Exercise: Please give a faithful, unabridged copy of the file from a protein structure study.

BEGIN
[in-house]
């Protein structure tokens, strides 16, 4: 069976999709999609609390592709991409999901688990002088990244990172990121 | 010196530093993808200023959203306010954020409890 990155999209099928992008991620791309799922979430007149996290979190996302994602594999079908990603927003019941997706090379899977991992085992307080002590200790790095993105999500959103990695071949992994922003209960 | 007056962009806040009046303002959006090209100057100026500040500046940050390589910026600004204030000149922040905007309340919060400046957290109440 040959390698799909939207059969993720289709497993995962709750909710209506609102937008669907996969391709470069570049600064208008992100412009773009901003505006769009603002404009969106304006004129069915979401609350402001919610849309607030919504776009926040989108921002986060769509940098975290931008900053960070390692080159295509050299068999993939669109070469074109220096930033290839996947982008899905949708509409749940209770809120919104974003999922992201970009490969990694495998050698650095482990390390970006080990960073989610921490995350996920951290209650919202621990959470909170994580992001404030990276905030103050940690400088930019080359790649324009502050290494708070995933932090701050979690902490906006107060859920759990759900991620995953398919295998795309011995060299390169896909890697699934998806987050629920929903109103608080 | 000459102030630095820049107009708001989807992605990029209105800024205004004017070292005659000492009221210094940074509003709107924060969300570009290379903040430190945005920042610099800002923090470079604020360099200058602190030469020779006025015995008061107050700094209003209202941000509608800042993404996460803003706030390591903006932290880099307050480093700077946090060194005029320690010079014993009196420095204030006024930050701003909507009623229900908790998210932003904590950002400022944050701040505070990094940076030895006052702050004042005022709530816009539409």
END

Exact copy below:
[in-house]
């Protein structure tokens, strides 16, 4: 069976999709999609609390592709991409999901688990002088990244990172990121 | 010196530093993808200023959203306010954020409890 990155999209099928992008991620791309799922979430007149996290979190996302994602594999079908990603927003019941997706090379899977991992085992307080002590200790790095993105999500959103990695071949992994922003209960 | 007056962009806040009046303002959006090209100057100026500040500046940050390589910026600004204030000149922040905007309340919060400046957290109440 040959390698799909939207059969993720289709497993995962709750909710209506609102937008669907996969391709470069570049600064208008992100412009773009901003505006769009603002404009969106304006004129069915979401609350402001919610849309607030919504776009926040989108921002986060769509940098975290931008900053960070390692080159295509050299068999993939669109070469074109220096930033290839996947982008899905949708509409749940209770809120919104974003999922992201970009490969990694495998050698650095482990390390970006080990960073989610921490995350996920951290209650919202621990959470909170994580992001404030990276905030103050940690400088930019080359790649324009502050290494708070995933932090701050979690902490906006107060859920759990759900991620995953398919295998795309011995060299390169896909890697699934998806987050629920929903109103608080 | 000459102030630095820049107009708001989807992605990029209105800024205004004017070292005659000492009221210094940074509003709107924060969300570009290379903040430190945005920042610099800002923090470079604020360099200058602190030469020779006025015995008061107050700094209003209202941000509608800042993404996460803003706030390591903006932290880099307050480093700077946090060194005029320690010079014993009196420095204030006024930050701003909507009623229900908790998210932003904590950002400022944050701040505070990094940076030895006052702050004042005022709530816009539409």